Comparative rates of violent crime among regular methamphetamine and opioid users: offending and victimization
Article first published online: 9 FEB 2010
© 2010 The Authors. Journal compilation © 2010 Society for the Study of Addiction
Volume 105, Issue 5, pages 916–919, May 2010
How to Cite
Darke, S., Torok, M., Kaye, S., Ross, J. and McKetin, R. (2010), Comparative rates of violent crime among regular methamphetamine and opioid users: offending and victimization. Addiction, 105: 916–919. doi: 10.1111/j.1360-0443.2009.02872.x
- Issue published online: 8 APR 2010
- Article first published online: 9 FEB 2010
- Submitted 15 September 2009; initial review completed 14 October 2009; final version accepted 15 November 2009
Aims To determine the comparative levels of violent offending and victimization among regular methamphetamine and heroin users.
Setting Sydney, Australia.
Participants A total of 400 regular methamphetamine (METH) and heroin (HER) users (118 methamphetamine users: METH; 161 regular heroin users: HER; 121 regular users of both: BOTH).
Findings Eighty-two per cent reported a life-time history of committing violent crime, 41% in the past 12 months. There were no group differences in life-time violence, but the METH group were significantly more likely than the HER group to have committed violence in the past 12 months (odds ratio 1.94). Nearly all (95%) reported that they had been a victim of violent crime, 46% in the preceding 12 months, with no group differences. Those who had committed a violent crime in the past 12 months were 13.23 times more likely to have been a victim in that period. The majority believed it unlikely that they would be a victim of (78%), or commit (87%), a violent crime in the next 12 months.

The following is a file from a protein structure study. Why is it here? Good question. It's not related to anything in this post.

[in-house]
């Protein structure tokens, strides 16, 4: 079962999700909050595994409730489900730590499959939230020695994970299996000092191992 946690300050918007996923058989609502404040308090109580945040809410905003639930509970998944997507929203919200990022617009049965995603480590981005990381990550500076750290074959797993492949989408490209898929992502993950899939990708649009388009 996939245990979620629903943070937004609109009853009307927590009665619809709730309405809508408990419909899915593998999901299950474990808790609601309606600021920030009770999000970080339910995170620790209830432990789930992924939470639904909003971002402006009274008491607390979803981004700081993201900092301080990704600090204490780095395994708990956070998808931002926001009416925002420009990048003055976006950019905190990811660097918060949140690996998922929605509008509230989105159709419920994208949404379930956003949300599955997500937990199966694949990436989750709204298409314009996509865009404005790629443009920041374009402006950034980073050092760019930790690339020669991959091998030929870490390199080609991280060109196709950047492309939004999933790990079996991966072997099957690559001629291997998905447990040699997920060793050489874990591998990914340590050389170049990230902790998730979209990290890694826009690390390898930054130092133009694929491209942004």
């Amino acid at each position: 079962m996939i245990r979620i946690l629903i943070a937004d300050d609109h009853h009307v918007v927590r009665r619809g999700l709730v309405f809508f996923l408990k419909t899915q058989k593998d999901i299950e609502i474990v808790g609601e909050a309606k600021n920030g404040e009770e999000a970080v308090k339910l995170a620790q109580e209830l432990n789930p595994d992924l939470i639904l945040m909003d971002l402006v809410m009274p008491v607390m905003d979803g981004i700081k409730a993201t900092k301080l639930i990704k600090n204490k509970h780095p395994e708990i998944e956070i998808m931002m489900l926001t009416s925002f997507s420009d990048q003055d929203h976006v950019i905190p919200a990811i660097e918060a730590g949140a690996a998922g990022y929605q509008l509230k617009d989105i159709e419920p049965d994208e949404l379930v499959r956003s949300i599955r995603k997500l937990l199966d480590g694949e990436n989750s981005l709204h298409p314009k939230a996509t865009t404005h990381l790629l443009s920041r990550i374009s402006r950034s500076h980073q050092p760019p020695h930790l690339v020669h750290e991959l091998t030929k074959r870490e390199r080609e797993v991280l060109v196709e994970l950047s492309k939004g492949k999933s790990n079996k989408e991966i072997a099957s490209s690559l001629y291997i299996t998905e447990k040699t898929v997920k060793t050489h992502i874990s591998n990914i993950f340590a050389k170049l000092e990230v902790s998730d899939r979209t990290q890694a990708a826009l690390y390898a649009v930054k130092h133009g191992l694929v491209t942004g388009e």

Conclusions Regular methamphetamine use appears to be associated with an increased risk of violent offending, but not victimization, compared with heroin use.